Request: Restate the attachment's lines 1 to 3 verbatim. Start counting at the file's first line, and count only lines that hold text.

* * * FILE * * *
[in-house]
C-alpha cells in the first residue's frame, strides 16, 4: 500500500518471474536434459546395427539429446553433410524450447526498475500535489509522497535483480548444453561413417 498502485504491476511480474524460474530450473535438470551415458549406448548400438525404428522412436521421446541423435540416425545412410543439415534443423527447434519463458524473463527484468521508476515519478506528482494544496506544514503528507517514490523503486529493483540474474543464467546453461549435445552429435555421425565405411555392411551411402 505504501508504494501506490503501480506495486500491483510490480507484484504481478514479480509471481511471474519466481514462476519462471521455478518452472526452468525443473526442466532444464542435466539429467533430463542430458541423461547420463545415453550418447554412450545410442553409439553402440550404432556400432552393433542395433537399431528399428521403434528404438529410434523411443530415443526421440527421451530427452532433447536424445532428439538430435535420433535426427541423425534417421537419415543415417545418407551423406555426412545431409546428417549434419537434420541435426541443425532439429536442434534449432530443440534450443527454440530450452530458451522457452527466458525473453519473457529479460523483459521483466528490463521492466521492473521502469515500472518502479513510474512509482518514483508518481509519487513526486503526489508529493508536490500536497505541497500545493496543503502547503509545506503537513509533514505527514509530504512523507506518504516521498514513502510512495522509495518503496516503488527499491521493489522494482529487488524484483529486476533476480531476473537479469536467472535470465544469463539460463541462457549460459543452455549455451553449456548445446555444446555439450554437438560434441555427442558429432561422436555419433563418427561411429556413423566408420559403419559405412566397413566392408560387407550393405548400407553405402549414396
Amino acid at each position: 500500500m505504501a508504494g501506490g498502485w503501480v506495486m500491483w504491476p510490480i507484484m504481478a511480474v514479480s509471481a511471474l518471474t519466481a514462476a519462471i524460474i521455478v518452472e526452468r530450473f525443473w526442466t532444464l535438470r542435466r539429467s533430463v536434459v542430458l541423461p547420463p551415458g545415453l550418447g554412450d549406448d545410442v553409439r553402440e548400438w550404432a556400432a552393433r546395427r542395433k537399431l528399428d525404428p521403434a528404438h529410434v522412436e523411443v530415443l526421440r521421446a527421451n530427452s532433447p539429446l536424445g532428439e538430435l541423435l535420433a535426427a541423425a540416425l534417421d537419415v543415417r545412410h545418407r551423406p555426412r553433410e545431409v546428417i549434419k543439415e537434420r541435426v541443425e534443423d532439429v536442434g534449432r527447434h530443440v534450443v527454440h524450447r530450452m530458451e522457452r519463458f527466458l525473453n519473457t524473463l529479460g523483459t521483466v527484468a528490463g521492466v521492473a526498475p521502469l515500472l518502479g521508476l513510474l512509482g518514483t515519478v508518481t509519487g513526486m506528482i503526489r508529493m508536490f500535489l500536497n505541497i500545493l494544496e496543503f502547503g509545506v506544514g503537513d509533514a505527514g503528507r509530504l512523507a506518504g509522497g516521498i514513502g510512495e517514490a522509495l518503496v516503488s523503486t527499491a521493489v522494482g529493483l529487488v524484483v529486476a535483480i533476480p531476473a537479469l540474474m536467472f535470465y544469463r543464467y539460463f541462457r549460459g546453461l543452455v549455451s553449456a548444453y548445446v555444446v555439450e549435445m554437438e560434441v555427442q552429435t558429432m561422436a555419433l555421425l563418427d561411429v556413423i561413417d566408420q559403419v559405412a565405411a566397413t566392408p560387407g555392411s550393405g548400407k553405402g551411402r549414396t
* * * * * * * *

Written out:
[in-house]
C-alpha cells in the first residue's frame, strides 16, 4: 500500500518471474536434459546395427539429446553433410524450447526498475500535489509522497535483480548444453561413417 498502485504491476511480474524460474530450473535438470551415458549406448548400438525404428522412436521421446541423435540416425545412410543439415534443423527447434519463458524473463527484468521508476515519478506528482494544496506544514503528507517514490523503486529493483540474474543464467546453461549435445552429435555421425565405411555392411551411402 505504501508504494501506490503501480506495486500491483510490480507484484504481478514479480509471481511471474519466481514462476519462471521455478518452472526452468525443473526442466532444464542435466539429467533430463542430458541423461547420463545415453550418447554412450545410442553409439553402440550404432556400432552393433542395433537399431528399428521403434528404438529410434523411443530415443526421440527421451530427452532433447536424445532428439538430435535420433535426427541423425534417421537419415543415417545418407551423406555426412545431409546428417549434419537434420541435426541443425532439429536442434534449432530443440534450443527454440530450452530458451522457452527466458525473453519473457529479460523483459521483466528490463521492466521492473521502469515500472518502479513510474512509482518514483508518481509519487513526486503526489508529493508536490500536497505541497500545493496543503502547503509545506503537513509533514505527514509530504512523507506518504516521498514513502510512495522509495518503496516503488527499491521493489522494482529487488524484483529486476533476480531476473537479469536467472535470465544469463539460463541462457549460459543452455549455451553449456548445446555444446555439450554437438560434441555427442558429432561422436555419433563418427561411429556413423566408420559403419559405412566397413566392408560387407550393405548400407553405402549414396
Amino acid at each position: 500500500m505504501a508504494g501506490g498502485w503501480v506495486m500491483w504491476p510490480i507484484m504481478a511480474v514479480s509471481a511471474l518471474t519466481a514462476a519462471i524460474i521455478v518452472e526452468r530450473f525443473w526442466t532444464l535438470r542435466r539429467s533430463v536434459v542430458l541423461p547420463p551415458g545415453l550418447g554412450d549406448d545410442v553409439r553402440e548400438w550404432a556400432a552393433r546395427r542395433k537399431l528399428d525404428p521403434a528404438h529410434v522412436e523411443v530415443l526421440r521421446a527421451n530427452s532433447p539429446l536424445g532428439e538430435l541423435l535420433a535426427a541423425a540416425l534417421d537419415v543415417r545412410h545418407r551423406p555426412r553433410e545431409v546428417i549434419k543439415e537434420r541435426v541443425e534443423d532439429v536442434g534449432r527447434h530443440v534450443v527454440h524450447r530450452m530458451e522457452r519463458f527466458l525473453n519473457t524473463l529479460g523483459t521483466v527484468a528490463g521492466v521492473a526498475p521502469l515500472l518502479g521508476l513510474l512509482g518514483t515519478v508518481t509519487g513526486m506528482i503526489r508529493m508536490f500535489l500536497n505541497i500545493l494544496e496543503f502547503g509545506v506544514g503537513d509533514a505527514g503528507r509530504l512523507a506518504g509522497g516521498i514513502g510512495e517514490a522509495l518503496v516503488s523503486t527499491a521493489v522494482g529493483l529487488v524484483v529486476a535483480i533476480p531476473a537479469l540474474m536467472f535470465y544469463r543464467y539460463f541462457r549460459g546453461l543452455v549455451s553449456a548444453y548445446v555444446v555439450e549435445m554437438e560434441v555427442q552429435t558429432m561422436a555419433l555421425l563418427d561411429v556413423i561413417d566408420q559403419v559405412a565405411a566397413t566392408p560387407g555392411s550393405g548400407k553405402g551411402r549414396t